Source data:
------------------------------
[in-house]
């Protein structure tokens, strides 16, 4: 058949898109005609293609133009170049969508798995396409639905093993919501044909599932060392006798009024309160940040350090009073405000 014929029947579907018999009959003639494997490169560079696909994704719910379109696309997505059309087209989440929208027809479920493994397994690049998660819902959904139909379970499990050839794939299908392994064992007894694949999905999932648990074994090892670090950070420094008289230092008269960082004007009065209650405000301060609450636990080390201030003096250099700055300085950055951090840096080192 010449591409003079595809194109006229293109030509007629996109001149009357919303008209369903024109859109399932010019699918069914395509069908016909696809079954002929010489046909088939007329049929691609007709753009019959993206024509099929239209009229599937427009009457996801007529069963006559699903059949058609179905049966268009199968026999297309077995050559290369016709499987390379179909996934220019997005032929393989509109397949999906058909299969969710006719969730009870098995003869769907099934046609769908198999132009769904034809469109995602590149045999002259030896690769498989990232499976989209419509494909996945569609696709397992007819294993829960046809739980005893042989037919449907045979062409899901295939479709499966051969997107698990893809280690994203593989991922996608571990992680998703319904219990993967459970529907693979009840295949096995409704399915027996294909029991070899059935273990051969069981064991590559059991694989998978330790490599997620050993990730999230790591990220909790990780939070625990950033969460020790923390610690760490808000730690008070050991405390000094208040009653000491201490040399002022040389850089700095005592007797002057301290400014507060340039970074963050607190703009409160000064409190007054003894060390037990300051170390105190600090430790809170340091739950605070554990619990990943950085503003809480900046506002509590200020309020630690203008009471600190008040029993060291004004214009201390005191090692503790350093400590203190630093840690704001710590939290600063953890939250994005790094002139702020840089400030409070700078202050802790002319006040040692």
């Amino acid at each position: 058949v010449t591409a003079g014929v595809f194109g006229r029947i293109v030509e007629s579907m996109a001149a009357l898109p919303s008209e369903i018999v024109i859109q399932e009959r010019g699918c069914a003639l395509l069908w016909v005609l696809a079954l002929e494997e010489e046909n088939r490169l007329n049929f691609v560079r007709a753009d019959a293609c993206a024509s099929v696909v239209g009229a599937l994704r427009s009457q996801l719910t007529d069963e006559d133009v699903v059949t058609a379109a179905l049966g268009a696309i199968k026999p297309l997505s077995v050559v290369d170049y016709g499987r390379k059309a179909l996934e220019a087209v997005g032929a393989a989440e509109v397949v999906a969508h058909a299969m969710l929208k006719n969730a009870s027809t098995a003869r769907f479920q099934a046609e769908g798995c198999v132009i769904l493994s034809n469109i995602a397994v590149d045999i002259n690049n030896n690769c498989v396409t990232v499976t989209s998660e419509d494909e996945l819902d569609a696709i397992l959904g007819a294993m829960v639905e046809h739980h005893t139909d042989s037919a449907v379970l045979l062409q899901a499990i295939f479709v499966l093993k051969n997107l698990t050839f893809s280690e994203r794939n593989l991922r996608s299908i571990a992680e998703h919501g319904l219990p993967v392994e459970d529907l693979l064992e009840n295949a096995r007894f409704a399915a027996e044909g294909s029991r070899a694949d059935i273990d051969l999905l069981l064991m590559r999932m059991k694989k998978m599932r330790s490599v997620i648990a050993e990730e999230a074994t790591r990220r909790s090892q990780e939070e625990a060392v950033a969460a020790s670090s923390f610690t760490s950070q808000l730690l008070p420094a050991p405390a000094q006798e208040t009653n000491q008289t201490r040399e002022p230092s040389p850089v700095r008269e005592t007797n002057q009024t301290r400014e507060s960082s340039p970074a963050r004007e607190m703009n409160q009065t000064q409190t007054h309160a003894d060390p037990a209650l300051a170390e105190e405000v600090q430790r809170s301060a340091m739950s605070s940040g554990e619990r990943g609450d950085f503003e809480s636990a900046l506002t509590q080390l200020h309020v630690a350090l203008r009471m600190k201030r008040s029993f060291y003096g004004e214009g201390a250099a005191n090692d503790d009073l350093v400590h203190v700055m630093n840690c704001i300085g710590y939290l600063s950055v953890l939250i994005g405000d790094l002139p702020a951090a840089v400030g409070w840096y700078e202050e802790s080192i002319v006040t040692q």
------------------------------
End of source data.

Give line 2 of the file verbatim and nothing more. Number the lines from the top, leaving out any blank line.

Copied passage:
């Protein structure tokens, strides 16, 4: 058949898109005609293609133009170049969508798995396409639905093993919501044909599932060392006798009024309160940040350090009073405000 014929029947579907018999009959003639494997490169560079696909994704719910379109696309997505059309087209989440929208027809479920493994397994690049998660819902959904139909379970499990050839794939299908392994064992007894694949999905999932648990074994090892670090950070420094008289230092008269960082004007009065209650405000301060609450636990080390201030003096250099700055300085950055951090840096080192 010449591409003079595809194109006229293109030509007629996109001149009357919303008209369903024109859109399932010019699918069914395509069908016909696809079954002929010489046909088939007329049929691609007709753009019959993206024509099929239209009229599937427009009457996801007529069963006559699903059949058609179905049966268009199968026999297309077995050559290369016709499987390379179909996934220019997005032929393989509109397949999906058909299969969710006719969730009870098995003869769907099934046609769908198999132009769904034809469109995602590149045999002259030896690769498989990232499976989209419509494909996945569609696709397992007819294993829960046809739980005893042989037919449907045979062409899901295939479709499966051969997107698990893809280690994203593989991922996608571990992680998703319904219990993967459970529907693979009840295949096995409704399915027996294909029991070899059935273990051969069981064991590559059991694989998978330790490599997620050993990730999230790591990220909790990780939070625990950033969460020790923390610690760490808000730690008070050991405390000094208040009653000491201490040399002022040389850089700095005592007797002057301290400014507060340039970074963050607190703009409160000064409190007054003894060390037990300051170390105190600090430790809170340091739950605070554990619990990943950085503003809480900046506002509590200020309020630690203008009471600190008040029993060291004004214009201390005191090692503790350093400590203190630093840690704001710590939290600063953890939250994005790094002139702020840089400030409070700078202050802790002319006040040692």